What happens when you have a whole bunch of banks all operating at their maximum allowed size? Do they keep taking in money but just sitting on it? Of course not. Do they essentially shut down, not taking any new customers? What about natural growth among existing depositors? (For that matter, what about natural asset growth?)
Even more important, what happens when banks can’t can’t compete with each other by growing? What would they compete on? My guess is that they’d they’d compete on keeping the biggest, most profitable customers and would pretty much lose interest in smaller customers. So small depositors would find themselves increasingly unwelcome, paying higher fees and penalties, having a harder time securing loans, and so forth. After all, what incentive would a capped bank have to treat small depositors decently if they don’t don’t really want them in the first place?
The first thing that a bank does when it starts bumping up against the cap is to start selling off its assets: that’s why I’m a fan of old-fashioned securitization, where banks genuinely move assets off their balance sheet. Kevin’s worried that securitization only applies to assets and not to liabilities, and he wonders what will happen to bank deposits; I’m less worried about that. But fine, if deposits grow too large, then maybe banks can be allowed to exceed the asset cap so long as they invest excess deposits only in Treasury bills. (Or, to put it another way, if you sell off a bunch of loans, you have to invest the proceeds in Treasuries if your deposit base is greater than the asset cap.)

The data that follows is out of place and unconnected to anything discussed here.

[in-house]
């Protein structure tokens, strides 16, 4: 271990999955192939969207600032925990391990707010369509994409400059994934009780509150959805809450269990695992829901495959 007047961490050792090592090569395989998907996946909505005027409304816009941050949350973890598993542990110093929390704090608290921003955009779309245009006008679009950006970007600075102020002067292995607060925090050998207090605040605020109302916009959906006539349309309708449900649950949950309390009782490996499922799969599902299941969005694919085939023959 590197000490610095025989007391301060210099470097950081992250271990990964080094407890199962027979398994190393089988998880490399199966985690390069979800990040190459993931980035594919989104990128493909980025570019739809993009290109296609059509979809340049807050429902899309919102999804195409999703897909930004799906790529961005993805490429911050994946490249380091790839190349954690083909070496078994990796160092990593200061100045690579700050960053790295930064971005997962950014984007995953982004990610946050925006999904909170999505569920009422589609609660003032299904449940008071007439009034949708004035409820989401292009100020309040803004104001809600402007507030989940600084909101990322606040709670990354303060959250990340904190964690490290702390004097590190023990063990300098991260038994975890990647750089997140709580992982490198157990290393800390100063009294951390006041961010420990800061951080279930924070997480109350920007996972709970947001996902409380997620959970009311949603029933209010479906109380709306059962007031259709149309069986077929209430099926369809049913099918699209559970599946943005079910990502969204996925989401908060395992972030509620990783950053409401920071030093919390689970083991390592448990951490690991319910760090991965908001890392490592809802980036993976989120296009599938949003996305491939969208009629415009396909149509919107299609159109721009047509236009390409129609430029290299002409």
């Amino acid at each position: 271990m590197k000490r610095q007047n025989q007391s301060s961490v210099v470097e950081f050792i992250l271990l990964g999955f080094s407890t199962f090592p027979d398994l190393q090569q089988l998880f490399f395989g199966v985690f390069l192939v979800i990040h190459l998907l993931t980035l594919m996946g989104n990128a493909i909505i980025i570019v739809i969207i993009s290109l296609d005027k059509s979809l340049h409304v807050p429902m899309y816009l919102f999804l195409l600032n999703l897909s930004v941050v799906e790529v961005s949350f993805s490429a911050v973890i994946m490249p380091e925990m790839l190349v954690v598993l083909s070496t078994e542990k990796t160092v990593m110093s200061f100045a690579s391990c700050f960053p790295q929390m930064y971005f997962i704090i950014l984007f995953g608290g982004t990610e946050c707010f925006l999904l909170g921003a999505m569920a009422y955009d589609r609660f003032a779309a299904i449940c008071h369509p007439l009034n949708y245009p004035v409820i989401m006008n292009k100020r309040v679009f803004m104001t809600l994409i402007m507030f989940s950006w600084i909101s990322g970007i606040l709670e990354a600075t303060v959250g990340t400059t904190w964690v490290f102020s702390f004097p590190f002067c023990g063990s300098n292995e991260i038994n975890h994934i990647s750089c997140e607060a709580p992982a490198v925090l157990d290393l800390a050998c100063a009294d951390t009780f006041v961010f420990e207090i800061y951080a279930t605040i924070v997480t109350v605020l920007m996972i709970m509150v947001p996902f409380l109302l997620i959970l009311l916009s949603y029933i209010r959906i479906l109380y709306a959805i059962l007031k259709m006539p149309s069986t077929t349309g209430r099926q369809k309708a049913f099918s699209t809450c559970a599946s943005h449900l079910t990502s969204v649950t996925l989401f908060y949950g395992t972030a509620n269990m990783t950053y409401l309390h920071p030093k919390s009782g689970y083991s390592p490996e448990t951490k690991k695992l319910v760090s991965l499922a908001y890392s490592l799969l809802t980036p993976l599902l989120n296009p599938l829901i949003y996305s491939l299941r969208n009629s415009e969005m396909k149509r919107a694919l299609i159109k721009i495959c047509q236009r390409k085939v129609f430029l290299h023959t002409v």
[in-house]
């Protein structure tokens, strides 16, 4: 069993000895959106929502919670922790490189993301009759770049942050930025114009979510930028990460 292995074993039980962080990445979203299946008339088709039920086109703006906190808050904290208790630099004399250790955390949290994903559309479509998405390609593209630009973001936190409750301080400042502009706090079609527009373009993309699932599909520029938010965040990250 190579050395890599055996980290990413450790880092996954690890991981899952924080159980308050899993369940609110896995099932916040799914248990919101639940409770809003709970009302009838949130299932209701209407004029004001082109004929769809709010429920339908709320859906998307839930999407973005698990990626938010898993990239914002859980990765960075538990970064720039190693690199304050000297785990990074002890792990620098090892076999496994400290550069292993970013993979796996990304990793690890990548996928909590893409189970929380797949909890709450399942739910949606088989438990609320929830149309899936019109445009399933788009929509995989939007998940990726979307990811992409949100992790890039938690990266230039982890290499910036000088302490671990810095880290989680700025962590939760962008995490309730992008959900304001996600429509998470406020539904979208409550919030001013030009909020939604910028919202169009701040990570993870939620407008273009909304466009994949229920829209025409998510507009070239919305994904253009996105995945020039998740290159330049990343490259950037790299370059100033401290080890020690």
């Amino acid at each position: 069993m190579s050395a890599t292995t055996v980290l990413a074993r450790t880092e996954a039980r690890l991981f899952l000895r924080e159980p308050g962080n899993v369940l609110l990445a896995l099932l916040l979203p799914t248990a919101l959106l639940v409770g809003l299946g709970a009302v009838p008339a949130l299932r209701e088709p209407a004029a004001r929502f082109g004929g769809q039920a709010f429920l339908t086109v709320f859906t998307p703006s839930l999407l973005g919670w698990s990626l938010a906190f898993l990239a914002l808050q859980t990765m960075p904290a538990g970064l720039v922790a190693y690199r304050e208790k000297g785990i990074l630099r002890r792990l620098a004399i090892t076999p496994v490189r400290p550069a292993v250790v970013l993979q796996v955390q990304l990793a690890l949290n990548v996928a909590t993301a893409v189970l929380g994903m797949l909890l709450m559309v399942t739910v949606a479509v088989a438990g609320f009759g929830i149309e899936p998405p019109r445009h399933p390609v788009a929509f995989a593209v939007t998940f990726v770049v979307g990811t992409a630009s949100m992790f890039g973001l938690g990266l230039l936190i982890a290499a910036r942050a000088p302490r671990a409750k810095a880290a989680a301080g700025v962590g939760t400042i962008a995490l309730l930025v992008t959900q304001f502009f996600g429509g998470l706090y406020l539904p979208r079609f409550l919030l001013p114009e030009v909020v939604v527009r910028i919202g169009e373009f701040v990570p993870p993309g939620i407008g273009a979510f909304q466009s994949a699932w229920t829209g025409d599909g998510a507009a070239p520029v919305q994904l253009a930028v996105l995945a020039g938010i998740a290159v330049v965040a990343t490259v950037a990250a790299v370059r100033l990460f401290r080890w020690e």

There are other things banks can do to move excess deposits off their balance sheets: they can move big deposits into externally-managed money-market funds, for instance.
As for banks competing with each other by growing, I simply don’t believe that they do. That was the point of Mike’s post, at Rortybomb: when banks get big they’re less competitive, not more competitive. And I think that Kevin is just wrong when he thinks that big customers are more profitable than small customers. Check this out, on the subject of Mexico’s biggest microfinance lender, Compartamos:
Compartamos, which had 1.16 million clients and MXN5.73 billion in loans at the end of December, saw its net profit rise nearly 28% to MXN1.12 billion in 2008, giving the bank a return on average equity of 44%, compared with an average for Mexico’s banking sector of 12.5%.
Yes, that’s a 44% return on equity in 2008. There aren’t many banks which can say that.
If there was a cap on bank size, then small depositors would actually become more attractive to banks: you get a much higher return on assets when you’re charging a $25 fee to someone with $500 in the bank than you do when they have a lot more.
So I’m not worried about consumers being hurt by caps on bank size. Quite the opposite, in fact: I’m pretty sure they’d benefit. Just look at credit unions: they’re nearly always small, and they’re nearly always great for consumers. We should take that model and run with it.